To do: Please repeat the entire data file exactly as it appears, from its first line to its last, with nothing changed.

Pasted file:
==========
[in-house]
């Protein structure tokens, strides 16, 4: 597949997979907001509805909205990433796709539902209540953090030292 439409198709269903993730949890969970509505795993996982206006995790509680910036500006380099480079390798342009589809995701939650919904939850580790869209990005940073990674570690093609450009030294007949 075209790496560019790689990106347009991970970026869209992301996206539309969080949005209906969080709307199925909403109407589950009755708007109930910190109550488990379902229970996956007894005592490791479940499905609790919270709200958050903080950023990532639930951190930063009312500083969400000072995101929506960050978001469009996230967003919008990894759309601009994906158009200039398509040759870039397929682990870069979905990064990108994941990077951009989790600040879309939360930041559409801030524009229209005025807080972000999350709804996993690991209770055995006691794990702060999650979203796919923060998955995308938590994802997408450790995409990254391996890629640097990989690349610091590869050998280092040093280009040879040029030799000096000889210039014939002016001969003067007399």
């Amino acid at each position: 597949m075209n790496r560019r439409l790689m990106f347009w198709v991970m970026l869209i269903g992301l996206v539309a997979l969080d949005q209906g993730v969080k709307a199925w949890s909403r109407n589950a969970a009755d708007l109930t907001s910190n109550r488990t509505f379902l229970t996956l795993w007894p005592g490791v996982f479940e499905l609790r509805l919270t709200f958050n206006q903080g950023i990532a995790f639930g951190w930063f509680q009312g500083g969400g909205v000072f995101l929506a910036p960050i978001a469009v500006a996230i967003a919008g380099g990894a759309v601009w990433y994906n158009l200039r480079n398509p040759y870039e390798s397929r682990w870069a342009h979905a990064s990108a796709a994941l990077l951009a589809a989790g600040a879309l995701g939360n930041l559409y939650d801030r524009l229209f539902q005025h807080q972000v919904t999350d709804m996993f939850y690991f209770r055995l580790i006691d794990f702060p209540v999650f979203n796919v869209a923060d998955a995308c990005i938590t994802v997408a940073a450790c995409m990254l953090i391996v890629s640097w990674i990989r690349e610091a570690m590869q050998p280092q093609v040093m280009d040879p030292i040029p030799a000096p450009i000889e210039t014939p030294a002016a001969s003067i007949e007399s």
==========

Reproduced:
[in-house]
């Protein structure tokens, strides 16, 4: 597949997979907001509805909205990433796709539902209540953090030292 439409198709269903993730949890969970509505795993996982206006995790509680910036500006380099480079390798342009589809995701939650919904939850580790869209990005940073990674570690093609450009030294007949 075209790496560019790689990106347009991970970026869209992301996206539309969080949005209906969080709307199925909403109407589950009755708007109930910190109550488990379902229970996956007894005592490791479940499905609790919270709200958050903080950023990532639930951190930063009312500083969400000072995101929506960050978001469009996230967003919008990894759309601009994906158009200039398509040759870039397929682990870069979905990064990108994941990077951009989790600040879309939360930041559409801030524009229209005025807080972000999350709804996993690991209770055995006691794990702060999650979203796919923060998955995308938590994802997408450790995409990254391996890629640097990989690349610091590869050998280092040093280009040879040029030799000096000889210039014939002016001969003067007399």
């Amino acid at each position: 597949m075209n790496r560019r439409l790689m990106f347009w198709v991970m970026l869209i269903g992301l996206v539309a997979l969080d949005q209906g993730v969080k709307a199925w949890s909403r109407n589950a969970a009755d708007l109930t907001s910190n109550r488990t509505f379902l229970t996956l795993w007894p005592g490791v996982f479940e499905l609790r509805l919270t709200f958050n206006q903080g950023i990532a995790f639930g951190w930063f509680q009312g500083g969400g909205v000072f995101l929506a910036p960050i978001a469009v500006a996230i967003a919008g380099g990894a759309v601009w990433y994906n158009l200039r480079n398509p040759y870039e390798s397929r682990w870069a342009h979905a990064s990108a796709a994941l990077l951009a589809a989790g600040a879309l995701g939360n930041l559409y939650d801030r524009l229209f539902q005025h807080q972000v919904t999350d709804m996993f939850y690991f209770r055995l580790i006691d794990f702060p209540v999650f979203n796919v869209a923060d998955a995308c990005i938590t994802v997408a940073a450790c995409m990254l953090i391996v890629s640097w990674i990989r690349e610091a570690m590869q050998p280092q093609v040093m280009d040879p030292i040029p030799a000096p450009i000889e210039t014939p030294a002016a001969s003067i007949e007399s």